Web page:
Self-implant ambiguity? Understanding self-related changes in deep brain stimulation

Philosophical Explorations 25 (3):367-385 (2022)
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Abstract

Deep brain stimulation (DBS) uses electrodes implanted in the brain to modulate dysregulated brain activity related to a variety of neurological and psychiatric conditions. A number of people who use DBS have reported changes that affect their sense of self. In the neuroethics literature, there has been significant debate over the exact nature of these changes. More recently, there have been suggestions that this debate is overblown and detracts from clinically-relevant ways of understanding these effects of DBS. In this paper, we offer an alternative approach to understanding the effects of DBS on the self, drawing on John Sadler’s work on self-illness ambiguity. We argue that self-illness ambiguity is a complex concept, with at least three different aspects, and that each of the three aspects we identify also characterizes one kind of DBS-related change. Our analysis also suggests ways of helping patients to adjust to life as a DBS user.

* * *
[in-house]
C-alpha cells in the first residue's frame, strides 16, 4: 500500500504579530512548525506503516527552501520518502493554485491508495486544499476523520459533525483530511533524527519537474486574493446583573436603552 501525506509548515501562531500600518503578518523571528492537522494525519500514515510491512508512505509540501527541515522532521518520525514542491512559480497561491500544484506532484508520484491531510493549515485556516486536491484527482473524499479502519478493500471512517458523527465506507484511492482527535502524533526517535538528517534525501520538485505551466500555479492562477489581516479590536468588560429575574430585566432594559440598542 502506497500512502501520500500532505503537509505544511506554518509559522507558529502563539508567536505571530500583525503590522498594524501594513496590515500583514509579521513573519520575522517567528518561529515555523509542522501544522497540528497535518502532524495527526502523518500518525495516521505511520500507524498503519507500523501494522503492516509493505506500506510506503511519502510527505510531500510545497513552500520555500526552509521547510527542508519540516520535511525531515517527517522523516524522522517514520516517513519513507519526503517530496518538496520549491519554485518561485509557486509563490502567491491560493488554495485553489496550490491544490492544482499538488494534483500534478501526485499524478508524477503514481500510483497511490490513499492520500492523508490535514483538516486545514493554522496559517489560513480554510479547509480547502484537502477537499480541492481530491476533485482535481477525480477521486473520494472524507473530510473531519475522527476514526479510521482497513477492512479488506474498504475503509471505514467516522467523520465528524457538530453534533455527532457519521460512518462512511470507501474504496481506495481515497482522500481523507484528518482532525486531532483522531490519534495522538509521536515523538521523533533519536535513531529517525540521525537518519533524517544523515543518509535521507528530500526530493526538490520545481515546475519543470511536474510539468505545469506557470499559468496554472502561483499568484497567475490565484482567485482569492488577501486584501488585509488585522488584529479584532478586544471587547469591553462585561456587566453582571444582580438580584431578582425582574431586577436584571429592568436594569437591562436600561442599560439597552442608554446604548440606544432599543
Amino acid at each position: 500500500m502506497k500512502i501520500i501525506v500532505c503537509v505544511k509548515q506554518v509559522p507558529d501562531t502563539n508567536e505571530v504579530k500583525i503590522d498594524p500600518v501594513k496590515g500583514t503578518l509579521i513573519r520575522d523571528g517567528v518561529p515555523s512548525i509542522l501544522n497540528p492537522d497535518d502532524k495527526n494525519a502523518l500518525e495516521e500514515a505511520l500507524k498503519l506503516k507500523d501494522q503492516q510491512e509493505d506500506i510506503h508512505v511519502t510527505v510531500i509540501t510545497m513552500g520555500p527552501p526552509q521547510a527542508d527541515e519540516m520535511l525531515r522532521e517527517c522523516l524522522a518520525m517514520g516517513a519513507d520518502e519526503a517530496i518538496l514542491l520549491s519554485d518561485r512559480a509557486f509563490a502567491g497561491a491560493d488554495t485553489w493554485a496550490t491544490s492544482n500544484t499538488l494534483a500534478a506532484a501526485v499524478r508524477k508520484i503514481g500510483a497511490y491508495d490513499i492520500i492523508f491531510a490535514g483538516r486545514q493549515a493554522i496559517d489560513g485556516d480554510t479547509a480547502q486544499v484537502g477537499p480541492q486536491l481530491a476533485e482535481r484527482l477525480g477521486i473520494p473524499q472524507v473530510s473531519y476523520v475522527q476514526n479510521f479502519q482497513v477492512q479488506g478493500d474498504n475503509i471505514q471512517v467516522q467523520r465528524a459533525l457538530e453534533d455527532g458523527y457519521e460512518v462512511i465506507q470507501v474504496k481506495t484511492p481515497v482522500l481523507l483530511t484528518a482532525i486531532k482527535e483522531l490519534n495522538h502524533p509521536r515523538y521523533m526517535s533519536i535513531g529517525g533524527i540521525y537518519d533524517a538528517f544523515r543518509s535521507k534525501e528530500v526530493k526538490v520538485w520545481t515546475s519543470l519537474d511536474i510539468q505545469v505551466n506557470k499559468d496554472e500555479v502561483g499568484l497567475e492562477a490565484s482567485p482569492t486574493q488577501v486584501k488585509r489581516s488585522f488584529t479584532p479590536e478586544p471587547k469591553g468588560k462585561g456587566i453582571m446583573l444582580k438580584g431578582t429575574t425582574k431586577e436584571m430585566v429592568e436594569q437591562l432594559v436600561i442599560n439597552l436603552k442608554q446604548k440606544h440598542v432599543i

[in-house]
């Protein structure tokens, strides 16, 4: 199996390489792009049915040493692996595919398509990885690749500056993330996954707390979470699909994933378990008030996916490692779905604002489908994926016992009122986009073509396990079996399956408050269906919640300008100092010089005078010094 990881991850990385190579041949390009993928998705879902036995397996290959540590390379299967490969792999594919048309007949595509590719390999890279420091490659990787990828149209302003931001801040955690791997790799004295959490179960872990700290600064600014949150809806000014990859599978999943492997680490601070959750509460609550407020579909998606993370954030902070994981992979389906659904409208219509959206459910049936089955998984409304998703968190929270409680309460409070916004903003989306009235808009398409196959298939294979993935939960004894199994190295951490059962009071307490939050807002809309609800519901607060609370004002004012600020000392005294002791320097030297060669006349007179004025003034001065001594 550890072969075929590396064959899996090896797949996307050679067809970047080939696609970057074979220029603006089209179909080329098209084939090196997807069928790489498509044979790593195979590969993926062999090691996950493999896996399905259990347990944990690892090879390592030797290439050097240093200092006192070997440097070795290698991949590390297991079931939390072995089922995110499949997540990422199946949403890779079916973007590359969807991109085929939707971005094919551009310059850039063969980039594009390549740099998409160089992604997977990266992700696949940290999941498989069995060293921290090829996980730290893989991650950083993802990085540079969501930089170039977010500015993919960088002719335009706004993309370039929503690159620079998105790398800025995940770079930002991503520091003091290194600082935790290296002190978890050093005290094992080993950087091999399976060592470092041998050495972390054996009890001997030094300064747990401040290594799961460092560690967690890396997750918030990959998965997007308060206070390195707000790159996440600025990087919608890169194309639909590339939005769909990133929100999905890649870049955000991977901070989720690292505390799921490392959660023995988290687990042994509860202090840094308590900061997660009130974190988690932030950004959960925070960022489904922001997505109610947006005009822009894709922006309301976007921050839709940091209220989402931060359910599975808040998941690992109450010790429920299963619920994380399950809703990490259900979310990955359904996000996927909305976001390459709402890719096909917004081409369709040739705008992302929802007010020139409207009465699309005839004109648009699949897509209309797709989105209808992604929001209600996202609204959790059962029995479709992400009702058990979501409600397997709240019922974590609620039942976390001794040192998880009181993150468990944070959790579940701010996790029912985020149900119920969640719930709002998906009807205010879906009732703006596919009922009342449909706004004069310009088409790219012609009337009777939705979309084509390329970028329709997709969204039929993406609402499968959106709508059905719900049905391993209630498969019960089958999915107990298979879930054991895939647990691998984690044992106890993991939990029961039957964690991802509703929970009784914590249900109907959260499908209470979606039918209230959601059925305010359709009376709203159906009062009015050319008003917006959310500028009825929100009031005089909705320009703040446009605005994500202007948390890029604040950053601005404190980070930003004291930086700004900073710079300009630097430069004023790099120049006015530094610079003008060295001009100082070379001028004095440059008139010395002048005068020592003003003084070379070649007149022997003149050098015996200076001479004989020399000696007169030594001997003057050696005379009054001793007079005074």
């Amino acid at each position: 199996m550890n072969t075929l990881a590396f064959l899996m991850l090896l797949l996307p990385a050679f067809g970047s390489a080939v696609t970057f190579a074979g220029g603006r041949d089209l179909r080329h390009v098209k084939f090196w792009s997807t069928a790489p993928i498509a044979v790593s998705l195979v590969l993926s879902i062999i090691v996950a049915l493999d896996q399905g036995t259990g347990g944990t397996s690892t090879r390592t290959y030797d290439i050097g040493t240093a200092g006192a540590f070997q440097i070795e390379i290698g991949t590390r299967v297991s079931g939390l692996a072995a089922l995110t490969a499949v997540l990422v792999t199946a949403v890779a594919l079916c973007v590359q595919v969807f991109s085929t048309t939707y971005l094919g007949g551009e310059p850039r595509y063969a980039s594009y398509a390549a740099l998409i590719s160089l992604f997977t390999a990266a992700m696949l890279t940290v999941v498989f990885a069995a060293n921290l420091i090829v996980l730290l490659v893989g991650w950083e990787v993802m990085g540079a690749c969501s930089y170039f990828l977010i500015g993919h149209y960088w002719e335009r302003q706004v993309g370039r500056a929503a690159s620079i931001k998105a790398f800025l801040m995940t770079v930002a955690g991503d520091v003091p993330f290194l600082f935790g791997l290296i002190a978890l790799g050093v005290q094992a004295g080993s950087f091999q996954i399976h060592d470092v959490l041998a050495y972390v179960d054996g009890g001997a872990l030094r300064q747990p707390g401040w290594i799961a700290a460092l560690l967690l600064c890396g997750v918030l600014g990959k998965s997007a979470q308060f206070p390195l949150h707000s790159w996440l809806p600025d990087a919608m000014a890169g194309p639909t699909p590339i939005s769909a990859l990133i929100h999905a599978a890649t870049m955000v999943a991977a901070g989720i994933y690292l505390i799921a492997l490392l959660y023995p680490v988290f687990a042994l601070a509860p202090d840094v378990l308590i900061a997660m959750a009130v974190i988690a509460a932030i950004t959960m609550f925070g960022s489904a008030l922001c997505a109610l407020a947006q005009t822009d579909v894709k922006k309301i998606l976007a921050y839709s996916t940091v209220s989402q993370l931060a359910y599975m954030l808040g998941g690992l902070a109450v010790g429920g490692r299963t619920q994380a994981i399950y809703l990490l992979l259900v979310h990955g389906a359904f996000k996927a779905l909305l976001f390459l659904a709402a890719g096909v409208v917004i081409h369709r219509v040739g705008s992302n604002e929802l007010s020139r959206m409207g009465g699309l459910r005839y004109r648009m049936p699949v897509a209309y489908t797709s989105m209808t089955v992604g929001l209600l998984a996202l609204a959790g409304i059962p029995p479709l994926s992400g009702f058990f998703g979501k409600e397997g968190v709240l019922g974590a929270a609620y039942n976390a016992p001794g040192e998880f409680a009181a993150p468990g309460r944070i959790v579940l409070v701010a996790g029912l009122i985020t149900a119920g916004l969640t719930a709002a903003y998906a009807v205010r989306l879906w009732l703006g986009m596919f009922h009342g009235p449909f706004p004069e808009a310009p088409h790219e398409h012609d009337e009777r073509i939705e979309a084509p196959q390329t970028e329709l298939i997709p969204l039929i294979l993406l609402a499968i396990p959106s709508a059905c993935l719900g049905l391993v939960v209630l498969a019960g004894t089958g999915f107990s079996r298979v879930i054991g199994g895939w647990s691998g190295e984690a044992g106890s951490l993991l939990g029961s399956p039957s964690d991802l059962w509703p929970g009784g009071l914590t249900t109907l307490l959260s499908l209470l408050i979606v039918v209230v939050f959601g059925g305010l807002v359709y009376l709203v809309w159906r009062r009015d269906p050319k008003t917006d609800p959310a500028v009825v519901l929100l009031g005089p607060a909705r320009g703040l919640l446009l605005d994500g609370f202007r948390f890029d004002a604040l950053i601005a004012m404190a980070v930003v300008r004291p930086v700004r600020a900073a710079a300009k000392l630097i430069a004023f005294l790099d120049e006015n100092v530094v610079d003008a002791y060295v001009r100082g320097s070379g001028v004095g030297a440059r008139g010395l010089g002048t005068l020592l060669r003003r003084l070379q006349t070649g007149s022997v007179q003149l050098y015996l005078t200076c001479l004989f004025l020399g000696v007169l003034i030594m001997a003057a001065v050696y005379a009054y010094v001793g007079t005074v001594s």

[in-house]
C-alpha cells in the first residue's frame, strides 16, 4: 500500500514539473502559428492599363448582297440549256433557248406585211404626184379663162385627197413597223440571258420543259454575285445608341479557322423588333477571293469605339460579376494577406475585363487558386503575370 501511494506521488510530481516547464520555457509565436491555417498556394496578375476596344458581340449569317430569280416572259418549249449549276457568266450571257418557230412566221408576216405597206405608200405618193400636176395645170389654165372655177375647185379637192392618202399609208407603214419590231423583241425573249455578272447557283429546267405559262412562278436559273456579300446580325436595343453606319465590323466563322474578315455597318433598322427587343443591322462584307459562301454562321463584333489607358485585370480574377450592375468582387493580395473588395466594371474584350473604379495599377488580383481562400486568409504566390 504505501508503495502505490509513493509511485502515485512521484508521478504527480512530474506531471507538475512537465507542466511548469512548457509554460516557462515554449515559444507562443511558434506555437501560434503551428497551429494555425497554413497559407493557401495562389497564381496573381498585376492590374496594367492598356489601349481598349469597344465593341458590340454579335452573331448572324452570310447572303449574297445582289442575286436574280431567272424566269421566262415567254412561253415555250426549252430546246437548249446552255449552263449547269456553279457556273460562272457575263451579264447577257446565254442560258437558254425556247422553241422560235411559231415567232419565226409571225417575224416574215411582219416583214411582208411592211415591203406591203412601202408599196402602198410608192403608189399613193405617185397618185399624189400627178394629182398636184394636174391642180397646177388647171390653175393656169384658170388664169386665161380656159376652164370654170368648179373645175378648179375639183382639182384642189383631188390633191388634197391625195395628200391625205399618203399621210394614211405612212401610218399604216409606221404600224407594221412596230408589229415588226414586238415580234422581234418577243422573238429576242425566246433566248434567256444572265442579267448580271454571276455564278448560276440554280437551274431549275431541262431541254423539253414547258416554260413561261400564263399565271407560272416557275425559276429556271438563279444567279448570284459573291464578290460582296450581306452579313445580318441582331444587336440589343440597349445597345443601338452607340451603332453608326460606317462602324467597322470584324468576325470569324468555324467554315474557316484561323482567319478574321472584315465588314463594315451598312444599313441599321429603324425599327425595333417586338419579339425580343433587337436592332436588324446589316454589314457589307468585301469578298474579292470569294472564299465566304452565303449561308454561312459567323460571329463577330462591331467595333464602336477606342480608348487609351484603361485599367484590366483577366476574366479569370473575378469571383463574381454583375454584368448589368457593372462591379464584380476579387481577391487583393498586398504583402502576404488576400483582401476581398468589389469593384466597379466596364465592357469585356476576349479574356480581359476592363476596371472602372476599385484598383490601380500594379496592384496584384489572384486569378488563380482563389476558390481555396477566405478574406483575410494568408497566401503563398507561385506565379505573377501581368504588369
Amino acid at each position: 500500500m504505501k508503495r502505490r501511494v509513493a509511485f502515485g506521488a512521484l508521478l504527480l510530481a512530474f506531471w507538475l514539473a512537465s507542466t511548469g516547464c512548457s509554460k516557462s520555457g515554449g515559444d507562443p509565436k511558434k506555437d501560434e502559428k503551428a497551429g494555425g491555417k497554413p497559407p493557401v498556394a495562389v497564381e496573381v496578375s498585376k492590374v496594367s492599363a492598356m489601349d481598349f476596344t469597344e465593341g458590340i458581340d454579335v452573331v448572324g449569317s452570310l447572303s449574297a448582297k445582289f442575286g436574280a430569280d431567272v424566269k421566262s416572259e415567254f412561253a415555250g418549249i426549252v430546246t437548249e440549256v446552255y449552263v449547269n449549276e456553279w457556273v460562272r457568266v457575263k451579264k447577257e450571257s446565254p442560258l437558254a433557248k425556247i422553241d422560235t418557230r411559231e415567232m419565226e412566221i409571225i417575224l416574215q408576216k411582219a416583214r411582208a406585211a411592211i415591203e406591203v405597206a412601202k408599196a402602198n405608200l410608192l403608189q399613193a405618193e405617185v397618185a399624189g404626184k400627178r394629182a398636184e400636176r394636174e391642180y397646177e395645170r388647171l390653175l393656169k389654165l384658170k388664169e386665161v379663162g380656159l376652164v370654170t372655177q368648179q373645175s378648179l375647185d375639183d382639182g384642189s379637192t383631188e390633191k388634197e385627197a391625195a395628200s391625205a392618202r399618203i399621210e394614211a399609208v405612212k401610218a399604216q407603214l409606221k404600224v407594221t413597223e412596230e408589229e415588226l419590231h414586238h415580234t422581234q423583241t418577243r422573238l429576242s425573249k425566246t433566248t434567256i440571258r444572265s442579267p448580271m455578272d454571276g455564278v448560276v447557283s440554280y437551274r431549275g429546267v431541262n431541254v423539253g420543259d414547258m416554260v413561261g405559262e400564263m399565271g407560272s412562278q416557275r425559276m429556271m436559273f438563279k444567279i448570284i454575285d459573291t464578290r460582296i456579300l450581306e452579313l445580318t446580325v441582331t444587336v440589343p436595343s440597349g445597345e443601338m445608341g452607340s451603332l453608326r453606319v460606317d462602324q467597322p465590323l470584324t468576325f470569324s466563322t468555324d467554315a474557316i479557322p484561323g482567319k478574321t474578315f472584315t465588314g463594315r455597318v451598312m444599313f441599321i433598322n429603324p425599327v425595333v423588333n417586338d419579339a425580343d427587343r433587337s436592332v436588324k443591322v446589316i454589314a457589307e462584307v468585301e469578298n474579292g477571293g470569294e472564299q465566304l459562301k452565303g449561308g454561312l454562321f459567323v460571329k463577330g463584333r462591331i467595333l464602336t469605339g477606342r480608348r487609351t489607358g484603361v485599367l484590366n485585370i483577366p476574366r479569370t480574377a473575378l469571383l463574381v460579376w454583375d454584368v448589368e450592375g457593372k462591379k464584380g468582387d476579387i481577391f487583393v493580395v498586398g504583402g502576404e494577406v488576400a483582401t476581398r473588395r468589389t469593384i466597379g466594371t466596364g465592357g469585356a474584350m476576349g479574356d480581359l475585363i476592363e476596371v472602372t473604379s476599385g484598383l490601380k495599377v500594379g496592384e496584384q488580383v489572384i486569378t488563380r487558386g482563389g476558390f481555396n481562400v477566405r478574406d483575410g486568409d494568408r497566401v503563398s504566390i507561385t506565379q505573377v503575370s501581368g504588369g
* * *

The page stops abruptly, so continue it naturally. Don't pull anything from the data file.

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Robyn Bluhm
Michigan State University

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